1. Cancer Biology
  2. Cell Biology

Scientists reveal how key cancer target could halt cancer spread

Researchers have shown that a protein called fascin is transported into the nucleus of cancer cells where it plays an important role in cell motility and growth.
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Researchers have shown that a protein called fascin acts in the control centre of cancer cells and influences their ability to repair themselves, grow and move, according to a study published today in eLife.

The study reveals an important route through which fascin promotes cancer development and provides insights into potential pathways that could block its action.

Fascin is known to control the structures that allow cells to move – specifically the assembly of bundles of a protein called actin, which create the tiny ‘legs’ that cancer cells use to migrate to distant sites within the body. Fascin is also known to be at much higher levels in most solid tumours, where it helps cancer cells migrate and invade into other tissues. This invasion - or ‘metastasis’ - of tumour cells is the main reason why many cancers are so hard to treat

“We have previously shown that fascin resides in the control centre of the cell – the nucleus – at certain times in the cell’s growth cycle,” explains lead author Campbell Lawson, Research Associate at the Randall Centre for Cell and Molecular Biophysics, King’s College London, UK. “However, it was not known how fascin’s movement or function within the nucleus are controlled, and this hinders our ability to develop treatments that block its role in promoting cancer growth and spread.”

To understand fascin further, the team created a series of cancer cell lines with and without functional fascin, as well as a suite of fascin ‘nanobodies’ labelled with fluorescent markers, to alter its location in cells and explore its interactions with other proteins in the nucleus.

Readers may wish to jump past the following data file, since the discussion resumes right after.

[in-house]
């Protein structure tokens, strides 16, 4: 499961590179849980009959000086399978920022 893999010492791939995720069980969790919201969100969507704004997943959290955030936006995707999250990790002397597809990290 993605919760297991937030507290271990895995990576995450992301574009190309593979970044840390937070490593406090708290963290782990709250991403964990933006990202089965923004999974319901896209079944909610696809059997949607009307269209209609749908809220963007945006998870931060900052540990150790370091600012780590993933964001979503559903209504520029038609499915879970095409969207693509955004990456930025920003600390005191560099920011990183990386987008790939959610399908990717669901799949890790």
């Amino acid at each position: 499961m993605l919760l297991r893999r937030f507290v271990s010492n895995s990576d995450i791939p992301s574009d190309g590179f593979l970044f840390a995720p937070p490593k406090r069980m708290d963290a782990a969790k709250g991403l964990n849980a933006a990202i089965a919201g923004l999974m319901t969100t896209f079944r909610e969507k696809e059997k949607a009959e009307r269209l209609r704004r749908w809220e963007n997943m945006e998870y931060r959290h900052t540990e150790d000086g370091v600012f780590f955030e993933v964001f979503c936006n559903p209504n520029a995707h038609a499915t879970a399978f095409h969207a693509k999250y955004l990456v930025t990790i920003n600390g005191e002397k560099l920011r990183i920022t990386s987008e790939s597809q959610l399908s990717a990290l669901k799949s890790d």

They found that fascin is actively transported in and out of the nucleus and, once there, it supports the assembly of actin bundles. Indeed, cells without fascin were unable to build nuclear actin bundles to the same extent. Fascin also interacted with another group of important proteins in the cell nucleus, called histones. When fascin is not involved in bundling actin, it is bound to histone H3 – an important player involved in organising DNA within the nucleus.

Given the interaction of fascin with histones, the team looked at whether fascin was also involved in DNA repair processes in cancer cells, which helps them to survive. They found DNA repair was impaired in cells lacking fascin, indicating that the protein might be required for cancer cells to trigger their response to DNA damage caused by chemo- or radiotherapy. Fascin-depleted cells also had changes to their chromatin structure – the way the DNA is packaged in the cell – compared to cells with normal fascin levels.

Although nuclear fascin plays an important role in nuclear actin assembly, DNA structure and repair, it is also important in the cell cytoplasm, where it helps cancer cells build tiny appendages called filopodia, which promote invasion. So the team wanted to understand whether moving all fascin into the nucleus would prevent the cytoplasmic function of fascin. As they anticipated, in cells with enhanced nuclear fascin, the number of filopodia was significantly reduced because there was no fascin in the cytoplasm to support assembly of these structures. The cells also invaded less into 3-dimensional scaffolds that mimic the tissue surrounding tumours. Importantly, cells that had forced nuclear fascin had significantly reduced growth rates and viability because they assembled large stable actin bundles in the nucleus which prevented them from going through the cell cycle. Collectively, these results indicate that, rather than trying to find ways to block fascin, forcing it all into the nucleus of cancer cells could prevent their growth and movement.

“Our study provides insights into a new role for fascin in controlling nuclear actin bundling to support tumour cell viability,” concludes senior author Maddy Parsons, Professor of Cell Biology at the Randall Centre for Cell and Molecular Biophysics, King’s College London. “Given fascin is at very high levels in many solid tumours, but not in normal tissues, this molecule is an interesting therapeutic target. We propose that promoting fascin accumulation in the nucleus of cancer cells, rather than only focusing on targeting it in the cell cytoplasm, could be an alternative approach that would prevent both tumour growth and spread.”

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    1. Cancer Biology
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